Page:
==The Seven Ancient Wonders==
{| class="wikitable"
! Wonder
! Date of construction
! Builder
! Date of destruction
! Cause of destruction
! Modern location
|- style="vertical-align: middle;"
|[[Great Pyramid of Giza]]
|2584–2561 BC
|[[Ancient Egypt|Egyptians]]
|colspan=2; align=center|''Still in existence''
|[[Giza Necropolis]], Egypt
|- style="vertical-align: middle;"
|[[Hanging Gardens of Babylon]]
|c. 600 BC (evident)
|After 1st century BC
|[[Hillah]], [[Babylon Province]], Iraq or<br />[[Nineveh]], [[Nineveh Province]], Iraq
|- style="vertical-align: middle;"
|[[Temple of Artemis|Temple of Artemis at Ephesus]]
|c. 550 BC; and again at 323 BC
|[[Lydia]]ns, [[ancient Greece|Greeks]]
|{{nowrap|356 BC (by Herostratus)}}<br /> AD 262 (by the Goths)
|Arson by [[Herostratus]], Plundering
|near [[Selçuk]], [[Izmir Province]], Turkey
|- style="vertical-align: middle;"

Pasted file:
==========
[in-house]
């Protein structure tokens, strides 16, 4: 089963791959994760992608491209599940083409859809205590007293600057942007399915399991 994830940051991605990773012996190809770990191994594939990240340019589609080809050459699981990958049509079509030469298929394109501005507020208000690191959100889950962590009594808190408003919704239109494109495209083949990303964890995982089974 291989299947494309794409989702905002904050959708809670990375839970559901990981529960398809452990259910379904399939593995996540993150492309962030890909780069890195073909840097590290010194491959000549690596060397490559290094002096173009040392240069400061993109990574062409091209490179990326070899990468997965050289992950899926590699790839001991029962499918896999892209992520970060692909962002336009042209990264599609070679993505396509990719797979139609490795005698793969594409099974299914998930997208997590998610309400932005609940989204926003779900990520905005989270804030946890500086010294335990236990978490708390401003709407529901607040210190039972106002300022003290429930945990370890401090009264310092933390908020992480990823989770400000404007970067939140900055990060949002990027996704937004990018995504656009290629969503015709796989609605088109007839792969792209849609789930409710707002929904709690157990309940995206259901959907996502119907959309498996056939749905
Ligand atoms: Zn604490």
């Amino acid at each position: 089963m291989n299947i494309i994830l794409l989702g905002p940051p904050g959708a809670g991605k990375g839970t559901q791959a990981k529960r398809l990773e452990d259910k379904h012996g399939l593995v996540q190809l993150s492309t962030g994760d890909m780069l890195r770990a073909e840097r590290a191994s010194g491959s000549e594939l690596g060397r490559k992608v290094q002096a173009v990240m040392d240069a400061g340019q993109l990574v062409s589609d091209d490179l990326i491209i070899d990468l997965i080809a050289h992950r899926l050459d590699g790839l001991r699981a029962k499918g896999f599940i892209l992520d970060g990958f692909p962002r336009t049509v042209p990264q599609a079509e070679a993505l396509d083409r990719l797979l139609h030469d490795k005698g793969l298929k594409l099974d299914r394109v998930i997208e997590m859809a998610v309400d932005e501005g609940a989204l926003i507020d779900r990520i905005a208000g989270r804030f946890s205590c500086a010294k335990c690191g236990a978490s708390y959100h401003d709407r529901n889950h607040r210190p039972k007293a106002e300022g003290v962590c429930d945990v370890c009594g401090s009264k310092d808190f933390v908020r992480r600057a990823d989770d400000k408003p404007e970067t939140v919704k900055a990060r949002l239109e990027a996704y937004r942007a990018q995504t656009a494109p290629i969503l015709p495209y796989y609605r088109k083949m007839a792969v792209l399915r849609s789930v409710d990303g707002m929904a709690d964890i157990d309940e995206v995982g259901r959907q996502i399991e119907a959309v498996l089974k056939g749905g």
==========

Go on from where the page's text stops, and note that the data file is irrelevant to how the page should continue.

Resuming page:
|[[Statue of Zeus at Olympia]]
|466–456 BC (Temple)<br />435 BC (Statue)
|[[ancient Greece|Greeks]]
|5th–6th centuries AD
|Disassembled; later destroyed by fire
|[[Olympia, Greece|Olympia]], Greece
|- style="vertical-align: middle;"
|[[Mausoleum at Halicarnassus]]
|351 BC
|[[Carians]], [[Seleucid Empire|Greeks]]
|by AD 1494
|[[Bodrum]], Turkey
|- style="vertical-align: middle;"
|[[Colossus of Rhodes]]
|292–280 BC
|226 BC
|[[226 BC Rhodes earthquake|Earthquake]]
|[[Rhodes (city)|Rhodes]], Greece
|- style="vertical-align: middle;"
|[[Lighthouse of Alexandria]]
|c. 280 BC
|[[Ptolemaic Egypt]], [[ancient Greeks|Greeks]]
|AD 1303–1480
|[[1303 Crete earthquake|Earthquake]]
|[[Alexandria]], Egypt
[[File:A timeline of the Seven Wonders of the ancient world.png|850px]]
===Arts and architecture===
[[File:Seven Wonders of the Ancient World.png|thumb|450px|A map showing the location of the seven wonders of the ancient world.]]
The seven wonders on Antipater's list won praises for their notable features, ranging from superlatives of the highest or largest of their types, to the artistry with which they were executed. Their architectural and artistic features were imitated throughout the Hellenistic world and beyond.